• 28. 12 Chapter I. Molecular mechanisms of recombination Figure I.2: Attachment to the nuclear envelope promotes chromosome movements and homologous attachments.(a) A SUN/KASH domain complex bridges the nuclear envelope (NE) connecting with dynein on the cytoplasmic face. Chromosomes attach via telomeres or specialized pairing center sequences to the NE complex. In C. elegans, Sun-1 phosphory- lation (black circle on SUN protein with attached chromosome) early in zygotene is required for subsequent events. (b) The SUN/KASH/chromosomal foci cluster together and mature into large patches, as additional phosphorylation of Sun-1 is observed. In patches, dynein- mediated forces stress chromosomes, leading to detachment of non-homologous attachments and synapsis and homologous ones. (c) As homologs fully synapse and execute DSB repair, SUN-1 phosphorylation status again changes, leading to dispersal of chromosomes into pachytene morphology. From Yanowitz (2010). but at a local scale, when the interacting molecules are already aligned (Rao et al., 1995; Barzel and Kupiec, 2008). Moreover, in many organisms the homologous pairing is independent of recombination (Gerton and Hawley, 2005; Zickler, 2006). Multiple recombination-independent mechanisms for homology search have been proposed. The clustering of chromosomes could be attained through specific cis-acting pairing centres (PC). In C. elegans, homologue-recognition regions (HRR) have been found to localize along each chromosome, and are essential to the local stabilizing of pairing and the initiation of SC polymerization (McKim et al., 1988; MacQueen et al., 2005). Highly transcribed ribosomal DNA (rDNA) regions in D. melanogaster also play a role as PC between the X and Y chromosomes (McKee, 1996). The pericentric heterochromatic regions too, could act as pairing sites between chromosomes, in S. cerevisiae and D. melanogaster (Kemp et al., 2004; Dernburg et al., 1996). Another mechanism for long-range pairing is based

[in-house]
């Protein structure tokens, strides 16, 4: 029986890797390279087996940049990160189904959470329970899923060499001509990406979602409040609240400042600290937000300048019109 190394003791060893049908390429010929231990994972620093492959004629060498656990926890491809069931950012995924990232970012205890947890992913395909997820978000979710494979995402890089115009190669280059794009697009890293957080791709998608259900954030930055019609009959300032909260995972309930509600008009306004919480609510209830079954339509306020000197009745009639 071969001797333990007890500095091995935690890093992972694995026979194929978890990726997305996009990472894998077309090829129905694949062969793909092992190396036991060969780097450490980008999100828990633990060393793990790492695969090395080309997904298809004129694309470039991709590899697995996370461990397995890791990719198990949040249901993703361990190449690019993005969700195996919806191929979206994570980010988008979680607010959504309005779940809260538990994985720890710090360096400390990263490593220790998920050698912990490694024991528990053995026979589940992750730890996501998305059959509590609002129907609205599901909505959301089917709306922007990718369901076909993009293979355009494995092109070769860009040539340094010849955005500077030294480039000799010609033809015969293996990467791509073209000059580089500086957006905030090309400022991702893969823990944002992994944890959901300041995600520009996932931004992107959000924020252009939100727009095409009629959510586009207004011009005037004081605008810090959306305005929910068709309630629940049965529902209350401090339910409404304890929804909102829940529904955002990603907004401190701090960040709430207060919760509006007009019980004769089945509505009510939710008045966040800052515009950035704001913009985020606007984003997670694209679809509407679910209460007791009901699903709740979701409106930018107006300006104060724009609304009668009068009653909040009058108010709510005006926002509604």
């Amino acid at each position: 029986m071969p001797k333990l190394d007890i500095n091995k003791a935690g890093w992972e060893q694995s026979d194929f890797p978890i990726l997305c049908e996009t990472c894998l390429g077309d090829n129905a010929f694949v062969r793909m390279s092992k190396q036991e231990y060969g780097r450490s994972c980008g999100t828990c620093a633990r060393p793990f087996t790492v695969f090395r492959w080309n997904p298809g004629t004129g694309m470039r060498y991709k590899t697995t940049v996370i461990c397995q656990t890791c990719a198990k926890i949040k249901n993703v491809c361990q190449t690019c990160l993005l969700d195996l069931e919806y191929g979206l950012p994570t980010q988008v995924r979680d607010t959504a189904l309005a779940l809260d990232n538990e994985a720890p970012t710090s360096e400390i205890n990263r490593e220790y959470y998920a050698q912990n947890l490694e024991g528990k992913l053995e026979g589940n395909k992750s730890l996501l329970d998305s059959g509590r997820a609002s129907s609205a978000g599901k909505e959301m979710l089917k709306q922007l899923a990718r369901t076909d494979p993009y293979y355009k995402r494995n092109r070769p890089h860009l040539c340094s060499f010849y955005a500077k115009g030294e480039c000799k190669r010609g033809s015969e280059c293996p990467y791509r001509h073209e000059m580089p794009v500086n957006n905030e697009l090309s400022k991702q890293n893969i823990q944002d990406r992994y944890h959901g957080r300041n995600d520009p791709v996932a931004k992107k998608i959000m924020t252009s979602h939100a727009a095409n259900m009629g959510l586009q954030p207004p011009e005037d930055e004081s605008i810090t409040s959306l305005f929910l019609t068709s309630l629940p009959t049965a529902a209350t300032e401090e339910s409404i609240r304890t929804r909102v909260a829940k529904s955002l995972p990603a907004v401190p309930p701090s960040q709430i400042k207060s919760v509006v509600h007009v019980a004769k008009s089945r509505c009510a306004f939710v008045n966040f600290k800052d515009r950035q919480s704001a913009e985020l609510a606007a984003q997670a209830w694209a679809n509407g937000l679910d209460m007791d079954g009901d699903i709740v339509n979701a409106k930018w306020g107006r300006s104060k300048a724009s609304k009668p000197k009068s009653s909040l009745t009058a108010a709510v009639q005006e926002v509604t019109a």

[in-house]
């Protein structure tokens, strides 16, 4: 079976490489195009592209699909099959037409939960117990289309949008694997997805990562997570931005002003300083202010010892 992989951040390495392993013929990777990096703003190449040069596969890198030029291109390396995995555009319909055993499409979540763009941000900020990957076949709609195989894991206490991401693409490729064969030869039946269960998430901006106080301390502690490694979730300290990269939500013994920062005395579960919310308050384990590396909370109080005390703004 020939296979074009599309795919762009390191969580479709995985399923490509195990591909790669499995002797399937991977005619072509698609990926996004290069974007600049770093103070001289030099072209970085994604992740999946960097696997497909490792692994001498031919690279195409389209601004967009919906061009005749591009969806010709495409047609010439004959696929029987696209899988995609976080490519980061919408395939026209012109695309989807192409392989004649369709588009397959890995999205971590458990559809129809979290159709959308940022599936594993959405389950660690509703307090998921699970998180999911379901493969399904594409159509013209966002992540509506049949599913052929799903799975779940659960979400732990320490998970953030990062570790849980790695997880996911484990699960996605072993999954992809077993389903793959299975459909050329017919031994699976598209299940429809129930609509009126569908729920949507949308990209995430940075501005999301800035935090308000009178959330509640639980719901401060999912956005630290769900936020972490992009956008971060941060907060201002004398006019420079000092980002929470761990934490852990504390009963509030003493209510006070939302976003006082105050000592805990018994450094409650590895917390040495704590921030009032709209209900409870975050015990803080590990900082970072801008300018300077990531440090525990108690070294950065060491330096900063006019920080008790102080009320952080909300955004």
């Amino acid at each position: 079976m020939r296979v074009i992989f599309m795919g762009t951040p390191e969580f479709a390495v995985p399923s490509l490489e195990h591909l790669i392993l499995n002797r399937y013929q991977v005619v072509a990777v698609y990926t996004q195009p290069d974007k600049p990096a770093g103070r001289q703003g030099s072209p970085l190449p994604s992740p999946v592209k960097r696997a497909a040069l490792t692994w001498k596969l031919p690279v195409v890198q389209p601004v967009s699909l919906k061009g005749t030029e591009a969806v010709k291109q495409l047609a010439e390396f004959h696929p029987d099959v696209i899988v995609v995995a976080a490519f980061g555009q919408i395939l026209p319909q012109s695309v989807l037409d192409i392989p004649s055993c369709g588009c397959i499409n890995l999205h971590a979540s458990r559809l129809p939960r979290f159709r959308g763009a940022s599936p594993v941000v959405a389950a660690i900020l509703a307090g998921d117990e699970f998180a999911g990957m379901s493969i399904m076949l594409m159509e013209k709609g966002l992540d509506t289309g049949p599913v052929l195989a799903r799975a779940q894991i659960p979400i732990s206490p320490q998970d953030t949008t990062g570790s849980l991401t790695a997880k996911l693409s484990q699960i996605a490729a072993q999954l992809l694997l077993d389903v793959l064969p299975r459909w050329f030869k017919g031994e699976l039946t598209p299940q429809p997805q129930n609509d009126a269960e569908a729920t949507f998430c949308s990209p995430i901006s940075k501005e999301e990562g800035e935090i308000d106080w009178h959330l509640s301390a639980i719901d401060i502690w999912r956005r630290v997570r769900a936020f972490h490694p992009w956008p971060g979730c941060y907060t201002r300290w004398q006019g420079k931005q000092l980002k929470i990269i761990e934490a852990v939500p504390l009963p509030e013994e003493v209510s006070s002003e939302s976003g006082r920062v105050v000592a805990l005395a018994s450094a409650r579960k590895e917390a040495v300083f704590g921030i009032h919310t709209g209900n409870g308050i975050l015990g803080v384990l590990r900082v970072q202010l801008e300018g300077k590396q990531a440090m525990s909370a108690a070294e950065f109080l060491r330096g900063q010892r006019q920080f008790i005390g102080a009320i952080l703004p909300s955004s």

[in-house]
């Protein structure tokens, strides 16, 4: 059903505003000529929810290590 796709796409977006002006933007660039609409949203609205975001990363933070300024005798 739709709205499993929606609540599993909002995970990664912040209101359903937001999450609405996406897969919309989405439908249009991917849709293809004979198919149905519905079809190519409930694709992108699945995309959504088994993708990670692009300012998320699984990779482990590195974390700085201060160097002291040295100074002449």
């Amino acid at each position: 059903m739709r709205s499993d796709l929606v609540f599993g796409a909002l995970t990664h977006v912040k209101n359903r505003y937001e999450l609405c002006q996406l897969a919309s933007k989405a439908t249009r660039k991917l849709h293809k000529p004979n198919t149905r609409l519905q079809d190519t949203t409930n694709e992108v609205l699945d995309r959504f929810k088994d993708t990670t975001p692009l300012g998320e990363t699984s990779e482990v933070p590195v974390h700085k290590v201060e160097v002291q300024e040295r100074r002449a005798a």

• 29. I.1. Meiosis 13 on the observation that during meiosis, chromosomes pair only when transcriptionally active (Cook, 1997). DNA regions that are under active transcription form loops attached to specialized transcription factories. Multiple homologous loops may share the same transcription factory allowing for a transient binding between DNA sequences, and the subsequent paring of homologs (Xu and Cook, 2008). Even if considered less probable, the model of DNA-DNA direct contacts is based on long-range attractive interactions between double-stranded DNA (Danilowicz et al., 2009). These interactions result from the spatial modulation of charge distribution in DNA helices (Kornyshev and Wynveen, 2009), even in protein-free conditions. I.1.3 Double strand break (DSB) dependent pairing and the Synaptonemal Complex (SC) For the majority of species, full homologous pairing seems to be intimately linked to the initiation of recombination via double-strand breaks (DSB) (reviewed in Joyce and McKim (2007)). However, knock-out mutants for the proteins responsible for DSB formation in Caenorhabditis elegans and females of Drosophila can still build a synaptonemal complex (SC) structure and establish inter-homologs synapsis (Dernburg et al., 1998; McKim et al., 1998). SC is a well-conserved tripartite proteinaceous structure consists of two lateral elements (LE) and a central element (CE), connected together by transverse filaments (TF), with the two homologous chromatides disposed in loops around the corresponding LE (Schmekel and Daneholt, 1995) (figure I.3). The chromosome axes begin to assemble in short fragments, at leptotene, as a result of the incorporation of cohesin (e.g Rec8) and axial proteins, such as SCP2 and SCP3 in mammals (Eijpe et al., 2003). The bits will then fuse and form full-length LE as part of the SC (Schalk et al., 1998). Also at leptotene, DSBs are induced on the chromatin loops through the action of the evolutionary conserved endonuclease Spo11 (Keeney et al., 1997; Blat et al., 2002; Keeney and Neale, 2006). The Mre11 complex of proteins further removes Spo11 from the DNA ends and continues to degrade the DSBs from the 5’ to the 3’ end (Borde and Cobb, 2009). Even if DSBs may occur on chromatin loop, it has been proposed that the sequence containing the DSB and the chromosome axis will become spatially associated via DNA/protein recombination complexes (Blat et al., 2002) (figure I.4). It has been observed that the sites of DSBs form 400 nanometers (nm) local bridges between the homologous chromosome axes (Tess´e et al., 2003). The exact mechanism of DSB-mediated alignment is not fully understood, nevertheless a complex of proteins has been identified as being involved in the interaxis bridges assembly (Storlazzi et al., 2010). Strand exchange proteins, such as Rad51 and Dmc1, will form nucleoprotein filaments, binding the resulting single stranded DNA (ssDNA) and catalyzing homologous strand invasion (Shinohara et al., 1992; Kagawa and Kurumizaka, 2010). At zygotene, a small subset of the DSB bridges, the ones that have matured into axial associations, and that later will form crossovers (CO), are also developing sites for the SC (Page and Hawley, 2004). An overview of the recombination and SC processes is pictured in figure I.5. Contemporary to the initiation of the CE in SC, the 3’ ssDNA invades the homologous double strand DNA (dsDNA), through a process called single-end